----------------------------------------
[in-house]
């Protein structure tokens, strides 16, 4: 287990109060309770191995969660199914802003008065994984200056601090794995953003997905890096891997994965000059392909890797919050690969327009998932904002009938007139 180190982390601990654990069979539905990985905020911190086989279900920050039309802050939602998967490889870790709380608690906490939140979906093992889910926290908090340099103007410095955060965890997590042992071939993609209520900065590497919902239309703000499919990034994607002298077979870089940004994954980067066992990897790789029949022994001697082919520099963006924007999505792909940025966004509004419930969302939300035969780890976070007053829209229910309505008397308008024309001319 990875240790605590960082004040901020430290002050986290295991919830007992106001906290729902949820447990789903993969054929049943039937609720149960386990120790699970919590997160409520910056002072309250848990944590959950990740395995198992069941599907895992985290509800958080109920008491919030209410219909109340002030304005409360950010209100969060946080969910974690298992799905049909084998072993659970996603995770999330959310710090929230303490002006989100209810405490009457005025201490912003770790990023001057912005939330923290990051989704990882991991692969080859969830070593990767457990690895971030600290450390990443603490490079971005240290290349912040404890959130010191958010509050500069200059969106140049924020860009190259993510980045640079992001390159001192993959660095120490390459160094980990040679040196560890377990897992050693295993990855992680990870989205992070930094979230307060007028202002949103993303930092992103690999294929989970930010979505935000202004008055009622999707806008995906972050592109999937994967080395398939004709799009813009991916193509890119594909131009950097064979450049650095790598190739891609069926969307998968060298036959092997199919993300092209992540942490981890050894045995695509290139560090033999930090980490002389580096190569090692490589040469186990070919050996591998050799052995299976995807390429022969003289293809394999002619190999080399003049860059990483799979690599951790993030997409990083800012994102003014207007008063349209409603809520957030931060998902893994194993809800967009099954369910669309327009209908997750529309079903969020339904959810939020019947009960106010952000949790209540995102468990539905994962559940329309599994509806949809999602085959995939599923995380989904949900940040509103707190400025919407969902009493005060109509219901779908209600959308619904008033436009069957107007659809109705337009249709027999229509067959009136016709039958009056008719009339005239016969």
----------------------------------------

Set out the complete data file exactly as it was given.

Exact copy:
[in-house]
């Protein structure tokens, strides 16, 4: 287990109060309770191995969660199914802003008065994984200056601090794995953003997905890096891997994965000059392909890797919050690969327009998932904002009938007139 180190982390601990654990069979539905990985905020911190086989279900920050039309802050939602998967490889870790709380608690906490939140979906093992889910926290908090340099103007410095955060965890997590042992071939993609209520900065590497919902239309703000499919990034994607002298077979870089940004994954980067066992990897790789029949022994001697082919520099963006924007999505792909940025966004509004419930969302939300035969780890976070007053829209229910309505008397308008024309001319 990875240790605590960082004040901020430290002050986290295991919830007992106001906290729902949820447990789903993969054929049943039937609720149960386990120790699970919590997160409520910056002072309250848990944590959950990740395995198992069941599907895992985290509800958080109920008491919030209410219909109340002030304005409360950010209100969060946080969910974690298992799905049909084998072993659970996603995770999330959310710090929230303490002006989100209810405490009457005025201490912003770790990023001057912005939330923290990051989704990882991991692969080859969830070593990767457990690895971030600290450390990443603490490079971005240290290349912040404890959130010191958010509050500069200059969106140049924020860009190259993510980045640079992001390159001192993959660095120490390459160094980990040679040196560890377990897992050693295993990855992680990870989205992070930094979230307060007028202002949103993303930092992103690999294929989970930010979505935000202004008055009622999707806008995906972050592109999937994967080395398939004709799009813009991916193509890119594909131009950097064979450049650095790598190739891609069926969307998968060298036959092997199919993300092209992540942490981890050894045995695509290139560090033999930090980490002389580096190569090692490589040469186990070919050996591998050799052995299976995807390429022969003289293809394999002619190999080399003049860059990483799979690599951790993030997409990083800012994102003014207007008063349209409603809520957030931060998902893994194993809800967009099954369910669309327009209908997750529309079903969020339904959810939020019947009960106010952000949790209540995102468990539905994962559940329309599994509806949809999602085959995939599923995380989904949900940040509103707190400025919407969902009493005060109509219901779908209600959308619904008033436009069957107007659809109705337009249709027999229509067959009136016709039958009056008719009339005239016969």